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Infertility semen analysis

There is an information booklet for patients: Infertility Semen Analysis, which can be found in the related downloads section on the front page of our website.

A semen analysis is usually advised if a couple is having difficulty conceiving (becoming pregnant). Primary infertility is an extremely common problem, affecting more than one in seven couples attempting their first pregnancy. Among those experiencing difficulty with conception, a male fertility problem is considered important in around 40 per cent of couples.

The sample will be analysed according to the World Health OrganIsation (WHO) standards for volume, pH, concentration, motility, viability and morphology.

Results are sent to the referring doctor within 5 working days of the semen analysis. 

Requirements

Sexual abstinence should be between 2 and 7 days (3 or 4 days is best). The semen sample must be obtained by masturbation (manual stimulation) and should be collected directly into the specimen container provided by Andrology. The whole specimen must be collected. The specimen should then be placed in the provided biohazard bag. The specimen should be brought directly to Andrology by the patient within an hour of it being passed.

The specimen container must be adequately labelled with the patient's full name and date of birth/ hospital number and the date and time the specimen was collected. The information on the specimen container must correspond with the data given on the request card.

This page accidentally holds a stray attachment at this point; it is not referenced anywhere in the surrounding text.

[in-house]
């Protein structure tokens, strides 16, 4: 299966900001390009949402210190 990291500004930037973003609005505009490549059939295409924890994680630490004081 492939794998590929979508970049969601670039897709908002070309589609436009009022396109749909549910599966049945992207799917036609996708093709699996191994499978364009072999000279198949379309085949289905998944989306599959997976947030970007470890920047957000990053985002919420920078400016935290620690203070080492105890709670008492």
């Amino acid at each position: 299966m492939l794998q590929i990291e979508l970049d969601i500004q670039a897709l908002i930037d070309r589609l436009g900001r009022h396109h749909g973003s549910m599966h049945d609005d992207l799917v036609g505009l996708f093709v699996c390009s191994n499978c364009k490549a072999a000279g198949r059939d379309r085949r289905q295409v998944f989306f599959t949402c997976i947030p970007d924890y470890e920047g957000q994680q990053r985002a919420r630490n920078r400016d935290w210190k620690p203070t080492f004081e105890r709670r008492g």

Ensure that male name, date of birth, partner's name, referring consultant/GP, referring department/GP practice & hospital number are recorded on the request card.

Factors that may affect semen analysis results

Some plastics are toxic to sperm so specimen containers must be obtained from Andrology as these have been tested for toxicity.

Extremes of temperature can damage sperm so the sample should be kept at body temperature whilst being transported to the laboratory, for example by carrying it in an inside pocket.

A condom and/or artificial lubrication must not be used for semen collection, as it will kill the sperm.

Motility of sperm can decline over time so it is important that the semen sample is examined within an hour of it being produced.

The sperm are in the first part of the ejacualate so the whole of the specimen should be collected.

The number of days of sexual abstinence can affect the quality of sperm. Abstinence should be between 2 and 7 days (3 or 4 days is best)  for semen analysis.

Viscous specimens or specimens where there is sperm agglutination can affect semen analysis results.